Many alternative technologies are currently under development in Switzerland. In Geneva, housing cooperatives separate and treat urine from household wastewater on site. The Swiss company Laufen has been marketing a toilet for separate recovery of nutrients from urine since 2019. Eawag and Empa are developing and testing decentralised wastewater treatment in the NEST building, and the cities of Bern and Freiburg are leading the way in the development of neighbourhoods with decentralised wastewater treatment. Together with partners from France and Germany, the composting toilet manufacturer Kompotoi from Zurich wants to herald a sanitation turnaround and close resource cycles by using nutrients from the faeces and urine of public composting toilets as fertiliser in agriculture.
Combining low-tech with high-tech
As a study by Eawag researchers Jonas Heiberg and Bernhard Truffer revealed, the approaches vary greatly. While some actors prefer low-tech solutions, others rely on high-tech. This can result in self-contained innovation scenarios that may even work contrary to one another. This is where the Wings Research Programme comes in. “It is only when research, politics, authorities, urban planning and engineering and architectural firms work together that sustainable and practicable solutions can be developed for different cities and requirements and effectively implemented,” explains Sabine Hoffmann.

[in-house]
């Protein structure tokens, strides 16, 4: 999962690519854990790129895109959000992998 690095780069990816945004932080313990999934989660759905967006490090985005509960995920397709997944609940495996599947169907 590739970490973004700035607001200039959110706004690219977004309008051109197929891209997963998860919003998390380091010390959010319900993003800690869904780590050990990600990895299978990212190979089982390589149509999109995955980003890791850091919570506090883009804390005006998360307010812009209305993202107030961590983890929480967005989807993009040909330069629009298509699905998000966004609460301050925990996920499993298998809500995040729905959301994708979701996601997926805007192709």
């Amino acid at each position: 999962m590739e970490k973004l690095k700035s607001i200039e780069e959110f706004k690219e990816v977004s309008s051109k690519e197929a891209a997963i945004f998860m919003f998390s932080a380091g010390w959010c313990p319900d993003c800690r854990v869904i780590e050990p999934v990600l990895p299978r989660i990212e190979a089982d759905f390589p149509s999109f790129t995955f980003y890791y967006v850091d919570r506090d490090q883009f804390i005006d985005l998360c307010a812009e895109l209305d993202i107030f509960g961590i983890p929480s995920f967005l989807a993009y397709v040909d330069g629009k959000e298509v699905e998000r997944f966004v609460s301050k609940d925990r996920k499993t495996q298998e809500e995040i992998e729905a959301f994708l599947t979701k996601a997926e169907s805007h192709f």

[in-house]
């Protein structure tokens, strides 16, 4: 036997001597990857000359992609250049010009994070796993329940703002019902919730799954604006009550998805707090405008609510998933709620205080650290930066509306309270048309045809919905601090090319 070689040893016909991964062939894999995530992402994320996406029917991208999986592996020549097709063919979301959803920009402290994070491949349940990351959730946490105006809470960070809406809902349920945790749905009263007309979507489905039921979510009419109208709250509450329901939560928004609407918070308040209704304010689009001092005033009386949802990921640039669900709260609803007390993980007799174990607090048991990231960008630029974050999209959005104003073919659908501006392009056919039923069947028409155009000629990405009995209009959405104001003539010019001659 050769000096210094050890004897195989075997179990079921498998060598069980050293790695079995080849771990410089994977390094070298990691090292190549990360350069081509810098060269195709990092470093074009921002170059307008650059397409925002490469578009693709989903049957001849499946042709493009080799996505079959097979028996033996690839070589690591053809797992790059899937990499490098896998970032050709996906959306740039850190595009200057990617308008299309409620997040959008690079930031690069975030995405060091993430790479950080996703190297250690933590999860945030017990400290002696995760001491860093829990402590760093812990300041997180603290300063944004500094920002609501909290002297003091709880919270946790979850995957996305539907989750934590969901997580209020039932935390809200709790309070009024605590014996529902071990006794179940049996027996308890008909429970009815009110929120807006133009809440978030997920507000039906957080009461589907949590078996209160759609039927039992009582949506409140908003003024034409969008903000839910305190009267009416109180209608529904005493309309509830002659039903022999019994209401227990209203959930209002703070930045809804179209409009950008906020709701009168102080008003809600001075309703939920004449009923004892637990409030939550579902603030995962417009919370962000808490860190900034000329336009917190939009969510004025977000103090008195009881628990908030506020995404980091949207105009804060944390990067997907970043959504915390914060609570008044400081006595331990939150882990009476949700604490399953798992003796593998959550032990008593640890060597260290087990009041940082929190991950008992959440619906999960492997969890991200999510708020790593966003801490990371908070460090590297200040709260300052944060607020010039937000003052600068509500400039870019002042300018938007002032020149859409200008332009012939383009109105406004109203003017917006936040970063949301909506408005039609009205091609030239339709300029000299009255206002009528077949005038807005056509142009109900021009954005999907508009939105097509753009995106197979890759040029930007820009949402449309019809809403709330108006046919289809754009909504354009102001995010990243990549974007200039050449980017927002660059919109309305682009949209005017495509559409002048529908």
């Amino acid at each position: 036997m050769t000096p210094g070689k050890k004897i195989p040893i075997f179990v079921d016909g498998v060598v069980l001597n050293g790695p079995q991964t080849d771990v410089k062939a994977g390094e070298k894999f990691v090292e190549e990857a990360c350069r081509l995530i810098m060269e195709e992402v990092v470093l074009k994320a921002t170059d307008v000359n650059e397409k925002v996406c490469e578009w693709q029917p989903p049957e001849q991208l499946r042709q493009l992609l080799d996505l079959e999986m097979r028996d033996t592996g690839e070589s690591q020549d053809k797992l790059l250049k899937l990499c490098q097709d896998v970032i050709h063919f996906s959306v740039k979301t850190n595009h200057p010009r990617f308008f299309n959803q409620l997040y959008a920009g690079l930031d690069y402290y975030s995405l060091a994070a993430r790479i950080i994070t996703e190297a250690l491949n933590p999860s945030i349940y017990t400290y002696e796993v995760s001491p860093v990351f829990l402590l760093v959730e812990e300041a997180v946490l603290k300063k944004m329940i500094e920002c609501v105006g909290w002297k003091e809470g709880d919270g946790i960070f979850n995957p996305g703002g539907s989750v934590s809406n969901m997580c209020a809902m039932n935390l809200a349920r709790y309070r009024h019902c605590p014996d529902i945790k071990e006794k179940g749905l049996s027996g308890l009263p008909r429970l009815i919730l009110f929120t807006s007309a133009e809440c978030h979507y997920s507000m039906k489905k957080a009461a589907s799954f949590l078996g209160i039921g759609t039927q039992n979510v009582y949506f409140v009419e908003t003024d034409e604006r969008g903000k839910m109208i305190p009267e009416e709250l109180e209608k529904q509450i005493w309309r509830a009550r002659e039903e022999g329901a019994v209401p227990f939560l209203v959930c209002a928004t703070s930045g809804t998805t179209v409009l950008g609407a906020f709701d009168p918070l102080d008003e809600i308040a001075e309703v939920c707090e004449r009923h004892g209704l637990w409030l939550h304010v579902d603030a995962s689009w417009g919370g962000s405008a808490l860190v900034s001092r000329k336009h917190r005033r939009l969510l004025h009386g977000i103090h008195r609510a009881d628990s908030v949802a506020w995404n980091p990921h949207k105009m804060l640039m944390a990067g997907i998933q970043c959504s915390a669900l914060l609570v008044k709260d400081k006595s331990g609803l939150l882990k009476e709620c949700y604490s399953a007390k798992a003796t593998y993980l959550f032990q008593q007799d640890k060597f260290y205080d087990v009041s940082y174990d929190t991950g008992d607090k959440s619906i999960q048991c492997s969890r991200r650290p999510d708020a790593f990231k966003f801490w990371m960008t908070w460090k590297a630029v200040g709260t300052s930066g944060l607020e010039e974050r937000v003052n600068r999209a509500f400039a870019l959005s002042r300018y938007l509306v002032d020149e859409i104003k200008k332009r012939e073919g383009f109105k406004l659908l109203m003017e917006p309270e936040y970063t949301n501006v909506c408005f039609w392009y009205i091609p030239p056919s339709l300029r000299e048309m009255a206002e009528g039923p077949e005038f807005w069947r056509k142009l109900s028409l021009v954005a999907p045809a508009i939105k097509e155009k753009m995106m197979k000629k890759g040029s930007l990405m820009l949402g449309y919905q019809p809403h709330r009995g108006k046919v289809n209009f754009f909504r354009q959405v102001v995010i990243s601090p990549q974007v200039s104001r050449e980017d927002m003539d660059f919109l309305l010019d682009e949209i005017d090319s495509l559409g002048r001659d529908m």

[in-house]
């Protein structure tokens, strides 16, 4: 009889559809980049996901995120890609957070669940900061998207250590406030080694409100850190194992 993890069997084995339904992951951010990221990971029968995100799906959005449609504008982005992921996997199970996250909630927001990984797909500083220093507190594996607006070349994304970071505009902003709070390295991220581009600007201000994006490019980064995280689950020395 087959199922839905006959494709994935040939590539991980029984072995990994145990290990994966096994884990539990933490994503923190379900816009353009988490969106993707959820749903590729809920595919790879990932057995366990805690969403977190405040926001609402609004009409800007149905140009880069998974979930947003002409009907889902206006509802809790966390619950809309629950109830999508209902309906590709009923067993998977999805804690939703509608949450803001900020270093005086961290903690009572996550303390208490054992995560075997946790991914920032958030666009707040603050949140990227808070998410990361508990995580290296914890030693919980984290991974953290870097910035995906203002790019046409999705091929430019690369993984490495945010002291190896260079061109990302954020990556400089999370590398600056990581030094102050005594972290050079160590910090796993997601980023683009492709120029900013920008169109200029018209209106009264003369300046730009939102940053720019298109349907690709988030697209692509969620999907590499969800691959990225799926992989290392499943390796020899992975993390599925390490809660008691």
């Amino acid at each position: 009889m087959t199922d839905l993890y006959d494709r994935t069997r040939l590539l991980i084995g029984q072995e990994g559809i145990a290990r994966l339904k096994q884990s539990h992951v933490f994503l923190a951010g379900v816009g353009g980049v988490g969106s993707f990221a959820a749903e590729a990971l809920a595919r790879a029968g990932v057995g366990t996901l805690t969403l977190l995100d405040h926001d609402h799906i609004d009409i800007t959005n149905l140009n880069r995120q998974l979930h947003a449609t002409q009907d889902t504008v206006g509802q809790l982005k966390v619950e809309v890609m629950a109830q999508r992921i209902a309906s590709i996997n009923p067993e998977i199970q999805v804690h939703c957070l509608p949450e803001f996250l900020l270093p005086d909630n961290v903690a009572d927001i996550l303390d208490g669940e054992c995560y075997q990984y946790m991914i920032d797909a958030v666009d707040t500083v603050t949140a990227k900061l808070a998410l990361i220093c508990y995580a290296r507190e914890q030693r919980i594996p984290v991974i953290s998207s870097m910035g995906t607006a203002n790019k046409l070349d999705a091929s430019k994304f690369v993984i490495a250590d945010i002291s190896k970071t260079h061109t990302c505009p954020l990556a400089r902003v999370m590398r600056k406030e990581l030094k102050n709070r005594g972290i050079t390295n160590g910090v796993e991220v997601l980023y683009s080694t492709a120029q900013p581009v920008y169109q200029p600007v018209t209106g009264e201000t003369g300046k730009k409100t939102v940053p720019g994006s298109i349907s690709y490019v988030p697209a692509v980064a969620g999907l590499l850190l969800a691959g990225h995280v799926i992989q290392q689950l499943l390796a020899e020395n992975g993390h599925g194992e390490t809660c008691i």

In order to develop these kinds of solutions and implement them in practice, Wings works in an interdisciplinary team of engineers and social scientists from Eawag’s departments of Process Engineering, Urban Water Management, Environmental Social Sciences, and Sanitation, Water and Solid Waste for Development. The programme builds on existing inter- and transdisciplinary projects, some of which work together with actors from policy, practice and industry. It bundles these research projects under one roof and uses synergies to support processes of change for sustainable urban water management in developed, emerging economies and developing countries. “Our objective is to learn from past and current experiences in developing and implementing concrete solutions, allowing us to initiate and support processes of change,” says Sabine Hoffmann.
Paradigm shift from a linear to a circular way of thinking and acting
Wings also highlights areas where adjustments are needed to make sewage systems fit for the future. For example, changes are not just needed in infrastructures, markets and the alignment of technical and social innovations, socio-technical solutions must also be tested first on a small scale, e.g. in living labs, pilot projects or experimental rooms. This requires suitable framework conditions with room for failure. All the relevant actors must of course be systematically and fully involved in these processes of change. And ultimately there needs to be a paradigm shift "from a linear to a circular way of thinking and acting" that should be appropriately conveyed in schools, colleges, universities and centres for vocational training and continuing education.